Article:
Nat Turner Slave Revolt

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“Nat Turners Southampton Slave Revolt and How it Paved the Way for the Abolitionist and
Civil Rights Movement “
Nat Turner was a man with a vision that would change America forever. His vision may
have not sounded right to the average person but to Nat Turner, he was on Earth to realize his vision.
Nat Turner is the most famous and most controversial slave rebel in American history, and he
remains a storm center of dispute(“Fires of Jubilee” author Stephen B. Oates).
Nat Turners slave revolt may have not been the greatest way to solve the problem of slavery,
but it did open many people’s eyes. Slavery was an accepted practice in society but it was not a
humane or kind thing. The cruel and unjust treatment by the slave masters in the 1800’s led to Nat
Turner’s slave revolt, which in turn led to the abolitionist movement.

Nat Turner was born on October 2, 1800 in the small town of Jerusalem in Southampton,
Virginia. Nat’s mother Nancy was one of 400,000 native Africans brought to North America before
1808.While most of the Africans had come from West Africa, Nancy’s was supposedly from in the
North’s Nile River country(“Fires of Jubilee”). Folk chroniclers say that slave traders or warlike
natives abducted Nancy when she was a teenager. She was thrust over to European slave traders
and crammed on a disease infested slave boat headed to the New World(“Fires of Jubilee”). Nancy’s
ship landed at Norfolk, Virginia around 1795. She then was herded more inland where slave traders
exhibited her at several slave auctions. Around 1799 Nancy was brought by Benjamin Turner and
her life on a plantation began. Not long after Nancy had arrived at the plantation, she married
another slave whose name is unknown(“Fires of Jubilee”). Their union produced Nathaniel “Nat”
Turner. In Hebrew this name meant “the gift of God. Nancy did not want to bring her young son
up as a slave so she tried to kill him. The slave owners punished Nancy for trying this and shackled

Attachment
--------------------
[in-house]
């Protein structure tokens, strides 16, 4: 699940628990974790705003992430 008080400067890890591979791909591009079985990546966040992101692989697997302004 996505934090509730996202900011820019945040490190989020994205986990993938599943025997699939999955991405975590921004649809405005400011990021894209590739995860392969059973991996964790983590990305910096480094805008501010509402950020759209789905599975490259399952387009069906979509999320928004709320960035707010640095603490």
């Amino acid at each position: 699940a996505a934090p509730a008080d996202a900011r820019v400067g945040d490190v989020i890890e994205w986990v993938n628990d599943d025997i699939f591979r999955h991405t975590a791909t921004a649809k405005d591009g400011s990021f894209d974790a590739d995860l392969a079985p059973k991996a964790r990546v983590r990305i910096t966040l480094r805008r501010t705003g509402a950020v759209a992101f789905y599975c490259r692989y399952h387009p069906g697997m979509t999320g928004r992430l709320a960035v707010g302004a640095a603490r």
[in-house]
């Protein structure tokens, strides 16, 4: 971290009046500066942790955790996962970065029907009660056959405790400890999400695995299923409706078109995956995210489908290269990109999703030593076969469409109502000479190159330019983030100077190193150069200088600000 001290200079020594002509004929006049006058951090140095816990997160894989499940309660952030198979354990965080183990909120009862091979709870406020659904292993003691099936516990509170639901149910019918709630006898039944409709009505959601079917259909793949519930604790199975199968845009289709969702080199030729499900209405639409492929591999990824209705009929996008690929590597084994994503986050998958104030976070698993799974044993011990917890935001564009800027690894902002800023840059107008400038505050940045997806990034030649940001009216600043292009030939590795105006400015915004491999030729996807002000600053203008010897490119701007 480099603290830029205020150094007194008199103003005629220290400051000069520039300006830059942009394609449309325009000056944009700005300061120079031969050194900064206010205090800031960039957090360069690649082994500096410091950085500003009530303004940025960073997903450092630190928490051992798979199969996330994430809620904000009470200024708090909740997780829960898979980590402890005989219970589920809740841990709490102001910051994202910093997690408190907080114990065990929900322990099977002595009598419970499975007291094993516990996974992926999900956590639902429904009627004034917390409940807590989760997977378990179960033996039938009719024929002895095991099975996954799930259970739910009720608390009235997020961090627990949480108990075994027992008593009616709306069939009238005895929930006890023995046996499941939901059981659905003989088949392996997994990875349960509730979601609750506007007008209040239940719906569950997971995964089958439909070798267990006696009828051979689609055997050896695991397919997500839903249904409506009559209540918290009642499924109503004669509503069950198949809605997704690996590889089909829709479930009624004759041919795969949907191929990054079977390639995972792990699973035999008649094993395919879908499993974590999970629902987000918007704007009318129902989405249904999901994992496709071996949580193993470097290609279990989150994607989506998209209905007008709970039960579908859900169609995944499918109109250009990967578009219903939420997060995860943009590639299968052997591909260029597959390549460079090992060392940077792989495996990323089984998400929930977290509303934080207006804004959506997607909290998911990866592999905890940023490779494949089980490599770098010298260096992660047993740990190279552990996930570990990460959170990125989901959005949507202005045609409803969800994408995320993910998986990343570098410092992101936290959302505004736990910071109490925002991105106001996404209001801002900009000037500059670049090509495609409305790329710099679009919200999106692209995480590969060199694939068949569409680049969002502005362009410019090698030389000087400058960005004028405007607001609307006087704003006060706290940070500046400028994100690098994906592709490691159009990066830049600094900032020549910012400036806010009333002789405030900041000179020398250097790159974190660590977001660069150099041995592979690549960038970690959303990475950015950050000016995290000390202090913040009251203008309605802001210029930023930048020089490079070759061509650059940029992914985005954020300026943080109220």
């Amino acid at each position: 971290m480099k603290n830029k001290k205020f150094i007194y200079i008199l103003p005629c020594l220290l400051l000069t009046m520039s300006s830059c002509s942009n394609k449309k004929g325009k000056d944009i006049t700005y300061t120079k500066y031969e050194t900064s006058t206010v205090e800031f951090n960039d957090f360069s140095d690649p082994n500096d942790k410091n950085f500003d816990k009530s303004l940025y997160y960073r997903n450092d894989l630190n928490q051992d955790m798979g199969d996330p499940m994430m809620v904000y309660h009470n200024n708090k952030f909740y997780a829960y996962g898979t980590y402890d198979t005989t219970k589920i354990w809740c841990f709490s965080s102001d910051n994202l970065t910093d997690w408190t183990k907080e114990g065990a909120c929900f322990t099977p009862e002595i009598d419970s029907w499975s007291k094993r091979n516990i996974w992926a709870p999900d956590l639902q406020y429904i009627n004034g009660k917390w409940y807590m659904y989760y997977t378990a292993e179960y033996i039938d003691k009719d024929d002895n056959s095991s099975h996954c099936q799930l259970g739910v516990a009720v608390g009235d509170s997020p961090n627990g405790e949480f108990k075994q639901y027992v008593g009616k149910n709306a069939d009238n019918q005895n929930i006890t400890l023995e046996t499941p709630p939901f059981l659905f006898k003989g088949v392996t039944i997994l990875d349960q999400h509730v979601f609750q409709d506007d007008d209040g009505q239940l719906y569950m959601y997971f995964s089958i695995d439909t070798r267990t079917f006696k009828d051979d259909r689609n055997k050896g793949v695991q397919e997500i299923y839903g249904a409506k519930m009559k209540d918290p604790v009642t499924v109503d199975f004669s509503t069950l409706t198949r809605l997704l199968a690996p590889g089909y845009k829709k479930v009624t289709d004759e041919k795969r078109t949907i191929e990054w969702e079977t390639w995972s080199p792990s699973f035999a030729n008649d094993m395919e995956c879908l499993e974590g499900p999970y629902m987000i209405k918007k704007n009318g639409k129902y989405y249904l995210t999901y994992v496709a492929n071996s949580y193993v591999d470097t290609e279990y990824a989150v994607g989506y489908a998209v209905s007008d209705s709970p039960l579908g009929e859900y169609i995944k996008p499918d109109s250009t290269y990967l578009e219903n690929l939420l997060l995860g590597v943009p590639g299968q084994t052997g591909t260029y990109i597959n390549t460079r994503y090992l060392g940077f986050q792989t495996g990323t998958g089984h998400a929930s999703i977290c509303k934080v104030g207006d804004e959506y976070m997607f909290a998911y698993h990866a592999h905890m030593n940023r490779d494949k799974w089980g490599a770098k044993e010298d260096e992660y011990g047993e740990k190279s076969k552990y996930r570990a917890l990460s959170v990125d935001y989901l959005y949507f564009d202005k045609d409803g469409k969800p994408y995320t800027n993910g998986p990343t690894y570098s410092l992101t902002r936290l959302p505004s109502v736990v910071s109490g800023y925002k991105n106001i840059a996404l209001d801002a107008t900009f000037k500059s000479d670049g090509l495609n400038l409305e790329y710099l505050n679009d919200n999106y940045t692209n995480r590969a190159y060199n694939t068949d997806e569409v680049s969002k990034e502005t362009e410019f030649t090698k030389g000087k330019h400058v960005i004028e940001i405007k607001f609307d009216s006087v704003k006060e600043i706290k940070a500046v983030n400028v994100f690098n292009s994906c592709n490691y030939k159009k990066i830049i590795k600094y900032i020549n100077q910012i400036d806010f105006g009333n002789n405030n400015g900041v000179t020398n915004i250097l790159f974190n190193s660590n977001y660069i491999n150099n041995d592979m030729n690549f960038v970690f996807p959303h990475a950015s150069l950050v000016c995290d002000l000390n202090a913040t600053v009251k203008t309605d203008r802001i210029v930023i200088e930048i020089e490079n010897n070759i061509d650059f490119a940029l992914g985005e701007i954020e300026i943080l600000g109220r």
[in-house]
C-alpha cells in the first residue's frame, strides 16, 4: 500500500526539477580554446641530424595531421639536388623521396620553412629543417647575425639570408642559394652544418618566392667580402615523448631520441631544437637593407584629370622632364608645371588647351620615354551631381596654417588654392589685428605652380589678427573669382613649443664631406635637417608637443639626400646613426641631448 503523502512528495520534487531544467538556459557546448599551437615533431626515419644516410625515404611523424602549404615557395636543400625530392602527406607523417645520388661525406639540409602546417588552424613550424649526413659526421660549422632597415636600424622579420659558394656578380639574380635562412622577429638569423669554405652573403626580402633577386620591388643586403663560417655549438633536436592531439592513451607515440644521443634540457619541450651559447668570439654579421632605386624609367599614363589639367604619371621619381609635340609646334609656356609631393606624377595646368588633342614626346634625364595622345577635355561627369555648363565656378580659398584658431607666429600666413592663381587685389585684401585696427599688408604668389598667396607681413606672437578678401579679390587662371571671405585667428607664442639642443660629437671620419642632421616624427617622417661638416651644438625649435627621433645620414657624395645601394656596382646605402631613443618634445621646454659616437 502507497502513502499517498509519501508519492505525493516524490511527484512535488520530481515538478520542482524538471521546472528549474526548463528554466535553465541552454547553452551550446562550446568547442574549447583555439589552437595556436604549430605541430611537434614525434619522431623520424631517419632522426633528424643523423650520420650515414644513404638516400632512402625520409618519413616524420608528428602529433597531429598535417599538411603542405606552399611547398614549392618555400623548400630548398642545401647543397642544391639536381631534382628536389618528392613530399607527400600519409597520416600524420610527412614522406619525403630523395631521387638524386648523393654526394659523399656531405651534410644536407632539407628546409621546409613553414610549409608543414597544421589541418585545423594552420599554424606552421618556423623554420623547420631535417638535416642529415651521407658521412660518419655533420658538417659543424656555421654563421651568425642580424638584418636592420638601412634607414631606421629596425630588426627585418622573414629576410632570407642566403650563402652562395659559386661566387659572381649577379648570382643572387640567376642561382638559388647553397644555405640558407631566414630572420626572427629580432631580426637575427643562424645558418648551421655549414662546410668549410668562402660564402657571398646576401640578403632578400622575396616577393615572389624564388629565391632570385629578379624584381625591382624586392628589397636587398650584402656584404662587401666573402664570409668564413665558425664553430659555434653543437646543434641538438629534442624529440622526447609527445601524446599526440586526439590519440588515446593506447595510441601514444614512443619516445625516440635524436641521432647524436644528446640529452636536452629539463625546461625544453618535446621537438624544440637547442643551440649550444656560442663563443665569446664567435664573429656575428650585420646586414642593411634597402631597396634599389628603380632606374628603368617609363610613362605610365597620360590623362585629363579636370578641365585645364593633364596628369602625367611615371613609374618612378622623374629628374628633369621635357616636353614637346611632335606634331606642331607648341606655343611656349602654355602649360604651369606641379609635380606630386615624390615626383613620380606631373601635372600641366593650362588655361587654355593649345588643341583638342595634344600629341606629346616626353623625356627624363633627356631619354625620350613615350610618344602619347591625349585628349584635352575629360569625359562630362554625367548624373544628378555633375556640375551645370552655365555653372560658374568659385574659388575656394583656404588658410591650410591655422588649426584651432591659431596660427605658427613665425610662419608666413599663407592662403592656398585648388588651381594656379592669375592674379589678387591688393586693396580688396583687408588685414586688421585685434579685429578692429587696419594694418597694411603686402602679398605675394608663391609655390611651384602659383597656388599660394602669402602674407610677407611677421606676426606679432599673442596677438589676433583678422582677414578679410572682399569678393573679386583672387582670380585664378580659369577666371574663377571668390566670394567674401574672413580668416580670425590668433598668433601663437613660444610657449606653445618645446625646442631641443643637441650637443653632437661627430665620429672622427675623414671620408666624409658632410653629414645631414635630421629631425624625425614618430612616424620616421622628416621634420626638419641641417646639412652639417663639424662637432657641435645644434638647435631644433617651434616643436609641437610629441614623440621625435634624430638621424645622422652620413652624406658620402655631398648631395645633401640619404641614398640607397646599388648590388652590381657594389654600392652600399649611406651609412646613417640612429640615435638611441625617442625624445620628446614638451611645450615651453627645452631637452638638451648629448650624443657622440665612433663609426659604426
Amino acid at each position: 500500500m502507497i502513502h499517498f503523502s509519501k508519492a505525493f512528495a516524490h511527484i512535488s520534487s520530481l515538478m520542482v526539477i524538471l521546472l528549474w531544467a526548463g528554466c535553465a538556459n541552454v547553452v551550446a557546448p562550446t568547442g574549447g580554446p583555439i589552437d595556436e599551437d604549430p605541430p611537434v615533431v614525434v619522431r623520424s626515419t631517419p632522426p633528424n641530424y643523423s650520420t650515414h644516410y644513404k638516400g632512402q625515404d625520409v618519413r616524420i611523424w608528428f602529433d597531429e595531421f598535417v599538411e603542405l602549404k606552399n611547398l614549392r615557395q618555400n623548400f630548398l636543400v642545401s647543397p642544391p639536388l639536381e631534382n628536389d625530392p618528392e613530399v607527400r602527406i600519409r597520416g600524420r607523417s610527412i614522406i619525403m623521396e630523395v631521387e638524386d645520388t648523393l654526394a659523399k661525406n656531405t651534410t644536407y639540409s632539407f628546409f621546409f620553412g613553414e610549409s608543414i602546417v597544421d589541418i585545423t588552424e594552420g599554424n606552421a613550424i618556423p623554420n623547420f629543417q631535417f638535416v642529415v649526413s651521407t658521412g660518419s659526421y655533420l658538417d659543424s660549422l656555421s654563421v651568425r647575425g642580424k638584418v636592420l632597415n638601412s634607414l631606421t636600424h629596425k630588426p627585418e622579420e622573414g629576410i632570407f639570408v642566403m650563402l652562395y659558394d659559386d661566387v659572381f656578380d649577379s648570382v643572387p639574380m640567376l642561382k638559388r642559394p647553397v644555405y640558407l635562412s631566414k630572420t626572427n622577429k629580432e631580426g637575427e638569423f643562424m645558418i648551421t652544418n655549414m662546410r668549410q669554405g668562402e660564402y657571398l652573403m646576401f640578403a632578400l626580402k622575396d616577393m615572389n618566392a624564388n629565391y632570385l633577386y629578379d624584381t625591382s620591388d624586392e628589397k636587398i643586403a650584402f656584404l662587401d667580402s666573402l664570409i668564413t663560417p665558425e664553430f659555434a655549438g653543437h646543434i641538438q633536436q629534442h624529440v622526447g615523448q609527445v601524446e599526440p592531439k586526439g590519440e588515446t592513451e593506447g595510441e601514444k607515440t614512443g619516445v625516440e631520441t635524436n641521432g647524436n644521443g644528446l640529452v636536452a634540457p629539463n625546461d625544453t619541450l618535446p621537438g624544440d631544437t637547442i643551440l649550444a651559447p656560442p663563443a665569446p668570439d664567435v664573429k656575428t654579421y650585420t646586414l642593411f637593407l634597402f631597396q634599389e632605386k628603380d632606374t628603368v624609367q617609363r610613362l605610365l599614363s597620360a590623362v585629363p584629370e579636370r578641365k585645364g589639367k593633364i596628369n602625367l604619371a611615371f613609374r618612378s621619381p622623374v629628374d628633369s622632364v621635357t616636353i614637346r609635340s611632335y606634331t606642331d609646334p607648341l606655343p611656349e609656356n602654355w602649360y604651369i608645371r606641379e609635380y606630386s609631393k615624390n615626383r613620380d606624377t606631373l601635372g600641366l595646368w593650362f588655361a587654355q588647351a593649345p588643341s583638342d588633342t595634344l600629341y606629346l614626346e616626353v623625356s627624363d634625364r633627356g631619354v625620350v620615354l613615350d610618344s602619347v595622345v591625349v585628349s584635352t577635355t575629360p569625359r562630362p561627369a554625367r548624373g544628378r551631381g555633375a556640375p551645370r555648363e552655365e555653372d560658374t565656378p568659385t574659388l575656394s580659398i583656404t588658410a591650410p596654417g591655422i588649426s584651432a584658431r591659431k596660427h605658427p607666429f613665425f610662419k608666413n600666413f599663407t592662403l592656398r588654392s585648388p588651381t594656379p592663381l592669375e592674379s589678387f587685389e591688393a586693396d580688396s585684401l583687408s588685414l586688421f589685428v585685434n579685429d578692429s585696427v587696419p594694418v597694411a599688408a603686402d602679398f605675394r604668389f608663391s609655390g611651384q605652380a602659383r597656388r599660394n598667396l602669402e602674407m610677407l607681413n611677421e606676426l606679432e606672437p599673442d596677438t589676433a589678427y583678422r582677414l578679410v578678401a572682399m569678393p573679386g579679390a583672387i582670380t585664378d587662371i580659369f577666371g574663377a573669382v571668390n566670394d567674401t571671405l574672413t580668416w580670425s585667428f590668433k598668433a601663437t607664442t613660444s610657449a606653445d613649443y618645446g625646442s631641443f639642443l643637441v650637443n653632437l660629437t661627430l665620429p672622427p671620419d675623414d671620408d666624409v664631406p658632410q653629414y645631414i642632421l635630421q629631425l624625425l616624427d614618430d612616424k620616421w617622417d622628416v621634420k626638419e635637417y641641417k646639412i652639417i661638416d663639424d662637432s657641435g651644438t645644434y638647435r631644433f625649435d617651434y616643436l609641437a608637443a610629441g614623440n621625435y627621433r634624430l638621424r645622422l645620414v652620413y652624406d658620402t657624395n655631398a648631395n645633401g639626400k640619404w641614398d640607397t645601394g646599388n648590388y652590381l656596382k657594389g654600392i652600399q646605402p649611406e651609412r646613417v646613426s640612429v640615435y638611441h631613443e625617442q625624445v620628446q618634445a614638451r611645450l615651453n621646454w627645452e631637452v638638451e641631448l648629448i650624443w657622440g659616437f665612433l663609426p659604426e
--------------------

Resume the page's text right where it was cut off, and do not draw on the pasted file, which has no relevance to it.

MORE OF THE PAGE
her for a lengthy period.

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As Nancy watched Nat get a little older, she noticed that she had a special child. She was
extremely proud of her young son Nat. Nat was bright, and quick to learn and he stood out from the
rest of the children. In one instance, Nancy overheard a conversation Nat was having with some of
his playmates. He was telling them of a story that had taken place long before he had been born,
yet he told the story like he was there. Nancy asked young Nat “Did anyone tell you this story?” He
replied “No, somehow I just know.” Nancy beckoned other slaves to come hear this story, and to
see if Nat were telling it correctly. By and by these other slaves were astonished because he told
the story again and explained it just the way it happened(“Fires of Jubilee”). Nat later recalled the
incident and said that only the almighty could have given him such powers of recollection(“Fires
of Jubilee”).

Nat’s Mother and Father realizing that they had someone special, praised Nat for his
extraordinary brilliance and great imagination. They believed so much that Nat was going to be
something special that, they showed other slaves scars and bumps that were on Nat’s chest. In
African tradition it is said that a male with the markings, like Nat’s, was destined to become a
leader(“Fires of Jubilee”). Nat’s parents, his grandmother, and other slaves were all in agreement
that “he was intended for some great purpose, and would surely become a prophet.”(“Fires of
Jubilee”)
Another astonishing thing about Nat Turner was his ability to read. Never in his life had he
been taught or educated by someone, yet he knew how. One day while Nat was crying and carrying
on, another slave gave him a book to “play with. Instead Nat sat and proceeded to list the words
in the book and read the book(“Fires of Jubilee”).The slave masters were astonished because none
of the slaves could read or write, yet Nat knew how. The master did not overlook Nats literacy and
superior intelligence, yet he only encouraged Nat to read the bible because of his strong religious
beliefs. Reading the bible is where Nat received many of his callings to start his massive slave
revolt.

As Nat grew a little older, his life began to change in a succession of unsuspected shocks.
First, his father ran away to the North, leaving Nat and Nancy still in slavery. After escaping he was
never heard from again, but Nat never forgot him(“Fires of Jubilee”). Around 1810 Nat’s master
Benjamin, died of a typhoid epidemic that was sweeping through the small Virginia neighborhood.
In Master Benjamin’s will, he divided his land and his slaves among his children. Nat and his